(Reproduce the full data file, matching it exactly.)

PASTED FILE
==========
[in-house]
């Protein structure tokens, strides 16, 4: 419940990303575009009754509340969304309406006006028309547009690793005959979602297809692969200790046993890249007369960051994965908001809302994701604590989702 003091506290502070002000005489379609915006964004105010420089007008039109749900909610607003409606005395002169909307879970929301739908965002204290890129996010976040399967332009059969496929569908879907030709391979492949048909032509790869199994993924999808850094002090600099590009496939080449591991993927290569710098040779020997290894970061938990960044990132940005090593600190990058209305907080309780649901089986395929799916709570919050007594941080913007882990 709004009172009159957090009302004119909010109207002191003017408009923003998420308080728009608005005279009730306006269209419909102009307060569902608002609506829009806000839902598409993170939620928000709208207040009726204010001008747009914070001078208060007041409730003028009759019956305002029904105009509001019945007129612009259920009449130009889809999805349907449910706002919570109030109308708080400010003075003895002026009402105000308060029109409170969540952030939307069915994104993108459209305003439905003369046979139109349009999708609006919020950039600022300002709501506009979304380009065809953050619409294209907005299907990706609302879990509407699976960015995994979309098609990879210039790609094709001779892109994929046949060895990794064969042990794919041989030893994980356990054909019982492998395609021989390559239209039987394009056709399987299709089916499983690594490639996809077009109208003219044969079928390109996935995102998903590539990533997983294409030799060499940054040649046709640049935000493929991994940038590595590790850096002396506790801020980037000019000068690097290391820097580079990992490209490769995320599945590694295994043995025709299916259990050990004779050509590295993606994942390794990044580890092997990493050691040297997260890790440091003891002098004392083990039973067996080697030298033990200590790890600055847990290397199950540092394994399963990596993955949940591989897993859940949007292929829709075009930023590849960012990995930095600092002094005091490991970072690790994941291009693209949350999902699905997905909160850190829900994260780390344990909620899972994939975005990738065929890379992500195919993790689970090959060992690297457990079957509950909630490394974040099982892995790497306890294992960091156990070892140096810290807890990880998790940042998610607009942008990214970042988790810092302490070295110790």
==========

[in-house]
């Protein structure tokens, strides 16, 4: 419940990303575009009754509340969304309406006006028309547009690793005959979602297809692969200790046993890249007369960051994965908001809302994701604590989702 003091506290502070002000005489379609915006964004105010420089007008039109749900909610607003409606005395002169909307879970929301739908965002204290890129996010976040399967332009059969496929569908879907030709391979492949048909032509790869199994993924999808850094002090600099590009496939080449591991993927290569710098040779020997290894970061938990960044990132940005090593600190990058209305907080309780649901089986395929799916709570919050007594941080913007882990 709004009172009159957090009302004119909010109207002191003017408009923003998420308080728009608005005279009730306006269209419909102009307060569902608002609506829009806000839902598409993170939620928000709208207040009726204010001008747009914070001078208060007041409730003028009759019956305002029904105009509001019945007129612009259920009449130009889809999805349907449910706002919570109030109308708080400010003075003895002026009402105000308060029109409170969540952030939307069915994104993108459209305003439905003369046979139109349009999708609006919020950039600022300002709501506009979304380009065809953050619409294209907005299907990706609302879990509407699976960015995994979309098609990879210039790609094709001779892109994929046949060895990794064969042990794919041989030893994980356990054909019982492998395609021989390559239209039987394009056709399987299709089916499983690594490639996809077009109208003219044969079928390109996935995102998903590539990533997983294409030799060499940054040649046709640049935000493929991994940038590595590790850096002396506790801020980037000019000068690097290391820097580079990992490209490769995320599945590694295994043995025709299916259990050990004779050509590295993606994942390794990044580890092997990493050691040297997260890790440091003891002098004392083990039973067996080697030298033990200590790890600055847990290397199950540092394994399963990596993955949940591989897993859940949007292929829709075009930023590849960012990995930095600092002094005091490991970072690790994941291009693209949350999902699905997905909160850190829900994260780390344990909620899972994939975005990738065929890379992500195919993790689970090959060992690297457990079957509950909630490394974040099982892995790497306890294992960091156990070892140096810290807890990880998790940042998610607009942008990214970042988790810092302490070295110790």